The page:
“No, I’m afraid not.  I was a bit surprised by the atmosphere when we last met.  When we first met each other in 1965, we were young guys in our twenties and were together on so many different levels.  We spent time together and our lives even fell apart together.  And, obviously, we were part of the inner circle after the Beatles.  I represented him in the ’90s and we went through our drug thing and mutual marriage ups and downs together.  “We had so much history with each other and because he was a very common person, in a way, it made a friendship with him very easy.”

Ken also thinks that the passage of time coupled with the dichotomy of Ringo still performing and Mansfield now in the ministry has prevented the two from re-establishing any kind of relationship.  That said, he laments, “I thought our history was something that we’d always have in common and be very close.  We both felt awkward and I really didn’t feel like I had a desire to continue it.  I think it was almost a known good-bye, in a way.”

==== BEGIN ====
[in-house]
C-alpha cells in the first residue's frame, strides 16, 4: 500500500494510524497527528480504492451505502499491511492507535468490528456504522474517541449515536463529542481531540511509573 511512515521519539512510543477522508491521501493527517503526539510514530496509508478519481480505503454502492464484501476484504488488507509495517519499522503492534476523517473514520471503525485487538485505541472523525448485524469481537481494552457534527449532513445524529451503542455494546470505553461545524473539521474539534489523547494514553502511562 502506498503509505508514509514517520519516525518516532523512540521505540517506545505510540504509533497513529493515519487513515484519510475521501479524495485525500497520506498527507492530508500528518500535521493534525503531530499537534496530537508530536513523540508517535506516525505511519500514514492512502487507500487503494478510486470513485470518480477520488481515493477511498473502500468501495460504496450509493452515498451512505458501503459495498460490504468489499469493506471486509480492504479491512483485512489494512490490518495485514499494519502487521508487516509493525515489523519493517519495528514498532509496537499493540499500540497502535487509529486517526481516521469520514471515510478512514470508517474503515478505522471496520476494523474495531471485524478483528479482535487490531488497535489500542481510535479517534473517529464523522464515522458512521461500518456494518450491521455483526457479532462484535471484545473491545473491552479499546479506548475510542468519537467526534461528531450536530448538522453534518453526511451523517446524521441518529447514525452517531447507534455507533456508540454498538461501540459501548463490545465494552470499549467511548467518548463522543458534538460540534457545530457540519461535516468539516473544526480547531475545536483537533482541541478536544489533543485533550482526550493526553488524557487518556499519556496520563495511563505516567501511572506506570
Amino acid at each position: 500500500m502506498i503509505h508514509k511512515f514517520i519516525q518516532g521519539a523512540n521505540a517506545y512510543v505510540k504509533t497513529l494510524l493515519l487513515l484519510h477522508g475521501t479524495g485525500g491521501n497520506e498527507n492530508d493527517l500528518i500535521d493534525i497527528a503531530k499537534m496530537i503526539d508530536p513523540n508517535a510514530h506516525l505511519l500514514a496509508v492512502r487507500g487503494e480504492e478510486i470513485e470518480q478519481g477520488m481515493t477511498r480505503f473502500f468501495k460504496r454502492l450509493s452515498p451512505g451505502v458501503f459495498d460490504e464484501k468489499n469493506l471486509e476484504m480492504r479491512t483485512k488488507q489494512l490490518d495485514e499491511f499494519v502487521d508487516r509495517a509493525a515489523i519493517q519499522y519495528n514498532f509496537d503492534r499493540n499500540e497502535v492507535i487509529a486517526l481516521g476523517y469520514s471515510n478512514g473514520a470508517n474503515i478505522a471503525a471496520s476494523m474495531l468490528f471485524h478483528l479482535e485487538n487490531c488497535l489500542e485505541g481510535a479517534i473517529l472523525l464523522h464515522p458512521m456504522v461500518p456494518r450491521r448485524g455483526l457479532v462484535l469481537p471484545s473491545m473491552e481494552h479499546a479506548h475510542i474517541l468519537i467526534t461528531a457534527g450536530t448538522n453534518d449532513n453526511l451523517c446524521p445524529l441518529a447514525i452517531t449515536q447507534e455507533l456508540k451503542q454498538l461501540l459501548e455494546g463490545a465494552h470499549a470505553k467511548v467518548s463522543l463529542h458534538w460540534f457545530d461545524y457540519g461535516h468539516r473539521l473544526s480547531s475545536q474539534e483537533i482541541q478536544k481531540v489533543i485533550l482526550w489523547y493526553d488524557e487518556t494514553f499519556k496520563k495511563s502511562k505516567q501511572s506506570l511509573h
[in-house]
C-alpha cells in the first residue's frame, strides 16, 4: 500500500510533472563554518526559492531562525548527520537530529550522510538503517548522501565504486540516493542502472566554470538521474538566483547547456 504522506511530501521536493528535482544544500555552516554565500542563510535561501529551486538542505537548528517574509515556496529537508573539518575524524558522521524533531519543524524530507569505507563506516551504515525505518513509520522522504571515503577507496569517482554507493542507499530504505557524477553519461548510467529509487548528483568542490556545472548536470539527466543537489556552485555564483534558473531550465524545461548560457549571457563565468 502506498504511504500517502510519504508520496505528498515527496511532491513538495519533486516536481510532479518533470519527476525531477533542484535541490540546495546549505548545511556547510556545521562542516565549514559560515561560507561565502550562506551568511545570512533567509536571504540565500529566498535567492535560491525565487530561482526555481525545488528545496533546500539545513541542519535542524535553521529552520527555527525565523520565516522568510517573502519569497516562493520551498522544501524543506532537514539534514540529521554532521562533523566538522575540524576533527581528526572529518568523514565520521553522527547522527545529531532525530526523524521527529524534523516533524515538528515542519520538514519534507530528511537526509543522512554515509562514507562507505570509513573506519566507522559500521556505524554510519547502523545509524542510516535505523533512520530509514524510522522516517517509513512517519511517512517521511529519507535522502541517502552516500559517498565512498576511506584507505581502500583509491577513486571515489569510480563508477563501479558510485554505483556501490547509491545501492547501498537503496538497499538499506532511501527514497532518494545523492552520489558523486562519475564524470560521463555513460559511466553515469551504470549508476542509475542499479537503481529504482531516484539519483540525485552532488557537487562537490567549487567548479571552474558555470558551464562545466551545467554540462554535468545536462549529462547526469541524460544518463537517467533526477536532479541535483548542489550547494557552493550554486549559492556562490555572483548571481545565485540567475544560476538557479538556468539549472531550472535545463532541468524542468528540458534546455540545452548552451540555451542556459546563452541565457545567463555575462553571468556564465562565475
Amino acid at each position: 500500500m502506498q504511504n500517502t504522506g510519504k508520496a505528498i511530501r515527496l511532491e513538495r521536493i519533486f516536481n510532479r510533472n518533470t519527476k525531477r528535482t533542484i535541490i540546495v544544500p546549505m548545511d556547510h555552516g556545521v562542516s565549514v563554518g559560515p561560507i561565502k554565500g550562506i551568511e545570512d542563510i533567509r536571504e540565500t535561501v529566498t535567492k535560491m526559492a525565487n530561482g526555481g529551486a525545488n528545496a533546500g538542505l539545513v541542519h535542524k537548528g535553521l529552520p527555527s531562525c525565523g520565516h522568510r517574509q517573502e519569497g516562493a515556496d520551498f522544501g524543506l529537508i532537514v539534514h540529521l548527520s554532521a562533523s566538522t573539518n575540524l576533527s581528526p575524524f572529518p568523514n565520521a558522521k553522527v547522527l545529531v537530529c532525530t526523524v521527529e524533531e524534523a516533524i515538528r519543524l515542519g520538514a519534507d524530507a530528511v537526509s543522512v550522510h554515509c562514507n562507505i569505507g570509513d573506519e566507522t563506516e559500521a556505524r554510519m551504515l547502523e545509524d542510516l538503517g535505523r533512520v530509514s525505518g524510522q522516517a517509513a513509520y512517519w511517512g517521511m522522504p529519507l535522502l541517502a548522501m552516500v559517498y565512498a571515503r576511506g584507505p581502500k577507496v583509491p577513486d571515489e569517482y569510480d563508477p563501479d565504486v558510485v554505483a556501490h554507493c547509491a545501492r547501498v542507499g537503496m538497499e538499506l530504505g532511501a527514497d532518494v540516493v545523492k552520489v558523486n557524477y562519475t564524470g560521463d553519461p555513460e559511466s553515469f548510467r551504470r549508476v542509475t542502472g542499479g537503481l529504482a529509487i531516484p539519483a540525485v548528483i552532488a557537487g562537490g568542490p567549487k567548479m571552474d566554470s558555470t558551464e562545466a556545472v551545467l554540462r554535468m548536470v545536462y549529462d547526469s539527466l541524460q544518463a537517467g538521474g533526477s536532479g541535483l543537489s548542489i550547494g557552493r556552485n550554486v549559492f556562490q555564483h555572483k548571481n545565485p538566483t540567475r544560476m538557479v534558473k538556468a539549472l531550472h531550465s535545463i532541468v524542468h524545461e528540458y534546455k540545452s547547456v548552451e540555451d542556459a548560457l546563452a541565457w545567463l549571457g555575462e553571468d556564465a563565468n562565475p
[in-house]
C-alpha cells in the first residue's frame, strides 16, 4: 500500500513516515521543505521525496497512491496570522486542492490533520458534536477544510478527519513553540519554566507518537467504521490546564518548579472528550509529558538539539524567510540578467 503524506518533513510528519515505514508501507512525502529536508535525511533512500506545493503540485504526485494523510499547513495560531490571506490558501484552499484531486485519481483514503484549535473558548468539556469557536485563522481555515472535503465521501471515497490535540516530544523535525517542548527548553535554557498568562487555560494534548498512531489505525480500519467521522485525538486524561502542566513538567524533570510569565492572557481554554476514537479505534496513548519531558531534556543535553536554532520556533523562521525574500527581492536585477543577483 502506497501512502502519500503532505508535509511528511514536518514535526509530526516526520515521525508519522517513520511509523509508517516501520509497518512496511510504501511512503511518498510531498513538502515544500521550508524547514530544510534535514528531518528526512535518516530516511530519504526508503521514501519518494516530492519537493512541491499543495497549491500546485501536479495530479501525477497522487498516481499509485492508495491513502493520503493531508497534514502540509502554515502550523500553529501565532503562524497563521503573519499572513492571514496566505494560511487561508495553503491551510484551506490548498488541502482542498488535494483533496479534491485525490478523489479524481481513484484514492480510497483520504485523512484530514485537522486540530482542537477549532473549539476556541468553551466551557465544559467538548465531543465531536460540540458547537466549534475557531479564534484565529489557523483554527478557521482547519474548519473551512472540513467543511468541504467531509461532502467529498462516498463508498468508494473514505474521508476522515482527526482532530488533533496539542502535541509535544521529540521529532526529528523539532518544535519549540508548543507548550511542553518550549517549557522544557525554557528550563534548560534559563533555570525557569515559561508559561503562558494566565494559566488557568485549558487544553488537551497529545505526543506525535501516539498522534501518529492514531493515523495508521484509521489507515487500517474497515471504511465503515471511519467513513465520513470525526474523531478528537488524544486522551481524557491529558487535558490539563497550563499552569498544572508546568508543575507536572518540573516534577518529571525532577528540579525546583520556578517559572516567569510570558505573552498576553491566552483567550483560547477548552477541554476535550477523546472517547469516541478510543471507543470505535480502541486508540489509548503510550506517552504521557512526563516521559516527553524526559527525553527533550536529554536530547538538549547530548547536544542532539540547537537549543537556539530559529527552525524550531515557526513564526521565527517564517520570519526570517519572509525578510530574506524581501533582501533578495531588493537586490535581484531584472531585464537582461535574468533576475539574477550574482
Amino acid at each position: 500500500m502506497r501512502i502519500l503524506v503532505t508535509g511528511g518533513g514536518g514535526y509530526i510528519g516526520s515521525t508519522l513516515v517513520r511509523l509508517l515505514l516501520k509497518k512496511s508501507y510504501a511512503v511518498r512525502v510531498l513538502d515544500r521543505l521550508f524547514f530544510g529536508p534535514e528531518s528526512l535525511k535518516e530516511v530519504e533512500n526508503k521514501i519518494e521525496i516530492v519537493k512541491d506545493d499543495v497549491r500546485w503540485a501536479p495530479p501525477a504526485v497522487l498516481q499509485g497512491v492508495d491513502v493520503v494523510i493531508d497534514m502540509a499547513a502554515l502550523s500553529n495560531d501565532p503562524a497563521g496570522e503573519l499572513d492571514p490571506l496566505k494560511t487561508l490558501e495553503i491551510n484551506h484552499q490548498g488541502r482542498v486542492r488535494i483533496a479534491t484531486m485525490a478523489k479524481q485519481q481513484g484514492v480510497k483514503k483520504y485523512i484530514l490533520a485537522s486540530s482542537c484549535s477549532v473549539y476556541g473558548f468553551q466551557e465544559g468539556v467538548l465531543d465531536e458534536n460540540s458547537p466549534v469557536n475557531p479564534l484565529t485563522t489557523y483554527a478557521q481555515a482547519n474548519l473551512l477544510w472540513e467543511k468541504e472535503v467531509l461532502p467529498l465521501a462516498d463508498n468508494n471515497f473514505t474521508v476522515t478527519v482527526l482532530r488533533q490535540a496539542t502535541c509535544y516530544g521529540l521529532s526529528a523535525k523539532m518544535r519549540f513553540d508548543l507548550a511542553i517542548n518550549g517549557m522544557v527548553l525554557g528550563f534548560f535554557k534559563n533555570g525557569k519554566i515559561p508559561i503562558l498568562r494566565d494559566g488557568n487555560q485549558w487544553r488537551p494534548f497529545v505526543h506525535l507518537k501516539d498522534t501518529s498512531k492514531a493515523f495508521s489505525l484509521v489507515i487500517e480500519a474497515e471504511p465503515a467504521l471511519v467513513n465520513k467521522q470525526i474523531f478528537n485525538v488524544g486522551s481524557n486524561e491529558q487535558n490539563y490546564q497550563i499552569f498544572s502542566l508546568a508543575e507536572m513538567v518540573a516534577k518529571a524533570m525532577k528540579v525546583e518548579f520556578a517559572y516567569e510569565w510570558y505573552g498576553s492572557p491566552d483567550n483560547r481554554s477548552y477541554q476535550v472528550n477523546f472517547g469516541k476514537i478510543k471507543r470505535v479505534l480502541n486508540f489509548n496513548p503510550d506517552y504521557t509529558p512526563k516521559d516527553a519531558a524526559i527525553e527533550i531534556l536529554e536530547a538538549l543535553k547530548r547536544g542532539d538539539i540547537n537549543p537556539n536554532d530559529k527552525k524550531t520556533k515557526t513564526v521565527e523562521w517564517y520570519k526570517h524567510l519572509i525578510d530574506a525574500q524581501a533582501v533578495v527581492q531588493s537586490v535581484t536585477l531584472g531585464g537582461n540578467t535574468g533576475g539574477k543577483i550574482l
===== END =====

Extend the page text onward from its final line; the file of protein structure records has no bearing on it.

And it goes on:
Continuing on that thought, he goes on to say, “It’s very strange.  I’ve written before that, when I worked for the Beatles, it was so cool.  It wasn’t like, “I’m a Beatle and you’re not”, you know?  It was just so easy.  But when we met up, I’m standing there and I almost felt like, ‘He’s a Beatle and I’m not’, you know?  It was a strange feeling because, in the beginning, I think, in some ways, he was more enamored with me than I was with him.  So, I don’t know.  It’s very strange.”